For people unfamiliar with this genre, what should they know about the game?

I think Generation Zero is “come for the suspenseful retro setting and stay for the machine fights”. We're a really unique blend of action and immersion that I think is the reason we've found a really dedicated audience.

Is it accessible for new players?

We actually revamped our onboarding the game last year with new intro missions to introduce the player to the mechanics and world of Generation Zero. That said, I do play on the easiest difficulty because I'm not a “hardcore gamer” and I find it stressful when there's too many machines shooting at me.

What’s the best way to learn/master the game? In-game? Community resources?

I like to think our missions give you a fairly nice structure for progressing through the game and getting better until you're taking down our toughest machines by the end, but I also think our community is awesome and it's worth checking out videos on YouTube or asking questions about stuff in our discord.

Any cool community stories to share?

I think my favorite community experience is when members of the community ask for things that we’re already working on and I get to feel like a sneaky Santa Claus waiting to give the presents out at Christmas.

How do you balance implementing community suggestions/feedback with following your own design/vision choices?

Generally my advice for feedback is to listen to what your testers or community say their problems are but ignore their suggested solutions. The problems your audience reports are always valuable feedback even if you have to interpret it to work out what the real underlying problem is, but solution suggestions from feedback never have all the important context you have as a designer or developer. Sometimes the solution you arrive at might be the same as the audience suggestion but you need to arrive there yourself.

Anything you can share about future plans for your studio? - Upcoming games, updates, etc?

Obviously I’m pretty hyped for the stuff we’re building for Generation Zero but I can’t say much about that. I’m also looking forward to seeing Ravenbound evolve now that it’s out in the wild and obviously as an Australian I’m excited about the Emerald Coast DLC for Call Of The Wild.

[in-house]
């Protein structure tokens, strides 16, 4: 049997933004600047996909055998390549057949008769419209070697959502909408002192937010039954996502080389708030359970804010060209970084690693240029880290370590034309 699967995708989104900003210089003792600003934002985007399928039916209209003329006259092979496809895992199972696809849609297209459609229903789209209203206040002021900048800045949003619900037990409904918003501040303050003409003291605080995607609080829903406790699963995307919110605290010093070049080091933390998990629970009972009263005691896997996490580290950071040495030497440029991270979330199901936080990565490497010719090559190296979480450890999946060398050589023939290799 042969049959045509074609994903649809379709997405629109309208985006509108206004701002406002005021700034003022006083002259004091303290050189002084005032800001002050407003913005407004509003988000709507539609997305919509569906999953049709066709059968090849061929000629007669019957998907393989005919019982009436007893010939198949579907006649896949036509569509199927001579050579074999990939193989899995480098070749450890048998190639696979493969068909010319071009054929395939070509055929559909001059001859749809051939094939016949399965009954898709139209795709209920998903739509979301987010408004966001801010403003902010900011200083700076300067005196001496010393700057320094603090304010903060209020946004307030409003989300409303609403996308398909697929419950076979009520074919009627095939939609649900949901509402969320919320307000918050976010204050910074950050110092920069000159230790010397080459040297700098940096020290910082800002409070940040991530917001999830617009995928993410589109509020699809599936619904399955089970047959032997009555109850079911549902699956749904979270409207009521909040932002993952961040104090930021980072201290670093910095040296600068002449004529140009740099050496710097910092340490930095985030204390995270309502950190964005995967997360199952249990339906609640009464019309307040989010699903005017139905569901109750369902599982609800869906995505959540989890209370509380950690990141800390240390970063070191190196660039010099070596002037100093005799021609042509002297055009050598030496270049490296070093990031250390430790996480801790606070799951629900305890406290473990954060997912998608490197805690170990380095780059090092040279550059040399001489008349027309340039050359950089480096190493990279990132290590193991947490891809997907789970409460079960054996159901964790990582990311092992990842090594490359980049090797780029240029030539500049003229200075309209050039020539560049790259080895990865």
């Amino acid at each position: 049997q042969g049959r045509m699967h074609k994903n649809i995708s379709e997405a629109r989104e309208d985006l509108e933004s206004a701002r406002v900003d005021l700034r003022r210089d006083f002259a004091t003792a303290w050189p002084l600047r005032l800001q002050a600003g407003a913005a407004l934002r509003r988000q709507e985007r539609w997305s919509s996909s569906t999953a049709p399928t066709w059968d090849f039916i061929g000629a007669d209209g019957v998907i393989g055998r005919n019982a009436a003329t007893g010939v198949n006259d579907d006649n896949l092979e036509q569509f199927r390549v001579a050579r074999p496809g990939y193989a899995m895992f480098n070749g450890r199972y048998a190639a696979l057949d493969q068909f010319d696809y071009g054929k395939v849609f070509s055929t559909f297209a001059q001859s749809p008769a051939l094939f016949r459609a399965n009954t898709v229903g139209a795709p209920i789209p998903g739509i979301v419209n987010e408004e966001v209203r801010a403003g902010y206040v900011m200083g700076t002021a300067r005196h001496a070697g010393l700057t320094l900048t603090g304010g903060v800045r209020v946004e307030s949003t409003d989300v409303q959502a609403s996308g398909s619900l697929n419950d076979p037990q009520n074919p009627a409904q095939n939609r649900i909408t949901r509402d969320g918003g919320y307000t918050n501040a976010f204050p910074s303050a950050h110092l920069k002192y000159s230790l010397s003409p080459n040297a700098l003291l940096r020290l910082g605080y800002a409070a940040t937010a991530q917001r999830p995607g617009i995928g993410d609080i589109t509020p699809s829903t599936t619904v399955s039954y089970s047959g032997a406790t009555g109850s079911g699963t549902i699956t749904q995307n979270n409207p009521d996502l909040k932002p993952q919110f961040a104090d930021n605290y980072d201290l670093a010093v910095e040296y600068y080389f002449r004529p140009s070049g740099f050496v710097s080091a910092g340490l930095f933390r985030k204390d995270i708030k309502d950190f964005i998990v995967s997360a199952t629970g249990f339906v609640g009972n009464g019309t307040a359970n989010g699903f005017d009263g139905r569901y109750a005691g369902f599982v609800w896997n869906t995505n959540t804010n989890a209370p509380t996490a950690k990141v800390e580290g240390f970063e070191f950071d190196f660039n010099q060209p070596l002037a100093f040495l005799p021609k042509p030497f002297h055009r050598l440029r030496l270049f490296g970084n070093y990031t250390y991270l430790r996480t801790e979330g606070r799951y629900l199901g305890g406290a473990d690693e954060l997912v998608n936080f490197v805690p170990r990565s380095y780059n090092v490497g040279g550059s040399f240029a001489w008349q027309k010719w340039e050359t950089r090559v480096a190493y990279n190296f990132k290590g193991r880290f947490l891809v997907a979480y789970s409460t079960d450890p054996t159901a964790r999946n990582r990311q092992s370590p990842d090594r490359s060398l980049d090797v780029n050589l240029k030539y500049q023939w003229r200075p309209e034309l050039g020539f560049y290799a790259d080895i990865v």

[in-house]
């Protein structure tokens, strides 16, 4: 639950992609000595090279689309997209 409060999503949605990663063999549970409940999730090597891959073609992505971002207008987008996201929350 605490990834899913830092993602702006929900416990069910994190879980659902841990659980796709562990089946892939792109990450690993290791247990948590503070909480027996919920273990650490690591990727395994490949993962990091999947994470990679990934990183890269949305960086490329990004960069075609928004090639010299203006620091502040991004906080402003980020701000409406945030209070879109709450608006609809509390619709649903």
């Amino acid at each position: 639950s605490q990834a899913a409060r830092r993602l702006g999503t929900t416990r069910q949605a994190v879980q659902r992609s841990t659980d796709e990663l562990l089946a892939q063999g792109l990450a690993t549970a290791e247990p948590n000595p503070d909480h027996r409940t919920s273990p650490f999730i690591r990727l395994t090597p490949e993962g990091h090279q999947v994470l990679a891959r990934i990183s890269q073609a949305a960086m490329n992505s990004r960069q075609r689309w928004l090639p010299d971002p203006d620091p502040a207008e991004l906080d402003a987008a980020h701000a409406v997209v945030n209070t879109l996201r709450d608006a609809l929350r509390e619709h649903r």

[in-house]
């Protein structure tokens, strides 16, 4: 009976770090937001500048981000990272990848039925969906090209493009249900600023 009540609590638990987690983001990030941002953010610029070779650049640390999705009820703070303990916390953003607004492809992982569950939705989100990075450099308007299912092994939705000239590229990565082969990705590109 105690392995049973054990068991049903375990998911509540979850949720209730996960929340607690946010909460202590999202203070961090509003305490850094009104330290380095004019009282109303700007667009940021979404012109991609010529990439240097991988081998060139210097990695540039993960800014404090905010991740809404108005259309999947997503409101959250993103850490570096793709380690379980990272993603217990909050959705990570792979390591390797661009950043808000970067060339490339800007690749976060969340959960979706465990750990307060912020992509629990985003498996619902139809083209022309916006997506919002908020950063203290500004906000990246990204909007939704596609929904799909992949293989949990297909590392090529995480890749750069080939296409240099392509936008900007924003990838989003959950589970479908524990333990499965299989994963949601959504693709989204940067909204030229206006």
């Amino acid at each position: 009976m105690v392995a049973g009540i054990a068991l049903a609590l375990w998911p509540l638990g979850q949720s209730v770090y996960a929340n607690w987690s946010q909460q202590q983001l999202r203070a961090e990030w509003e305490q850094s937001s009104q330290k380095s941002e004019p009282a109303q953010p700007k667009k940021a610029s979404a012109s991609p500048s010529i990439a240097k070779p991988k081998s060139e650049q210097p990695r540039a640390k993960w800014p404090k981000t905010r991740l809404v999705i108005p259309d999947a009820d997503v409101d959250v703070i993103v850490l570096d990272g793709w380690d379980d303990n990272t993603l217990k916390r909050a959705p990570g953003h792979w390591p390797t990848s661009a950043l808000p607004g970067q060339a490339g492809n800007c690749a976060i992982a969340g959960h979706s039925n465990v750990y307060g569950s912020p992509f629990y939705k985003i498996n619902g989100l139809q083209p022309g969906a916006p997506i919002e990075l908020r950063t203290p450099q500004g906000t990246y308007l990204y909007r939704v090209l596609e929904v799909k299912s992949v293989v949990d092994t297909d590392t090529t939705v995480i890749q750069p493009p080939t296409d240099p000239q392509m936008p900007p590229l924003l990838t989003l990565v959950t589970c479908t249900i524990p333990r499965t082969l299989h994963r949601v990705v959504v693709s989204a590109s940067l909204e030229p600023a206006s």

Anything you want to plug before we sign off?

Socials, Steam, etc If you want to hear more from the Generation Zero team we’re on Twitter and Systemic Reaction is on YouTube and our Discord is super friendly. But if you haven’t played it, Generation Zero is also on Gamepass, Steam, and the Playstation Store.

Bonus Questions!

Favorite game of all time?

I struggle with favourites but I think Abe's Oddysee on the PSX was probably one of the greatest games ever made and always stands out as something that has inspired me ever since.

First real game you ever played?

I played a bunch of things when I was super young but I will never forget loading up Demo Disk One for the PSX and just being blown away by all the possibilities it revealed. That changed my life forever. Abe's Oddysee was on there. And a Dinosaur.

Games you’re playing the most right now, when you have time?

Tchia. I'm playing it on the PS5 and I alternate between being in love with it and its setting and then being angry at how easy they make it look to execute simple, brave, joyful game design. That elegance of design takes so much experience and work and they just make it look effortless.

One underrated game that you think more people should play?

Caves Of Qud. Its community absolutely loves it but a lot of people don’t give it a chance because of its retro art style. If you love elaborate stories, deep lore, complex systems, crazy character customization you’re missing out if you skip it.

What element matters most to you in a game?

Focus. Does the game know what it is about and what it is saying and does it deliver on that competently and clearly. The biggest frustration to me when a game is trying to do too much and doesn't know where its heart is.

  • Great interview, nice to have an insider behind the scene look

  • Great interview, nice to have an insider behind the scene look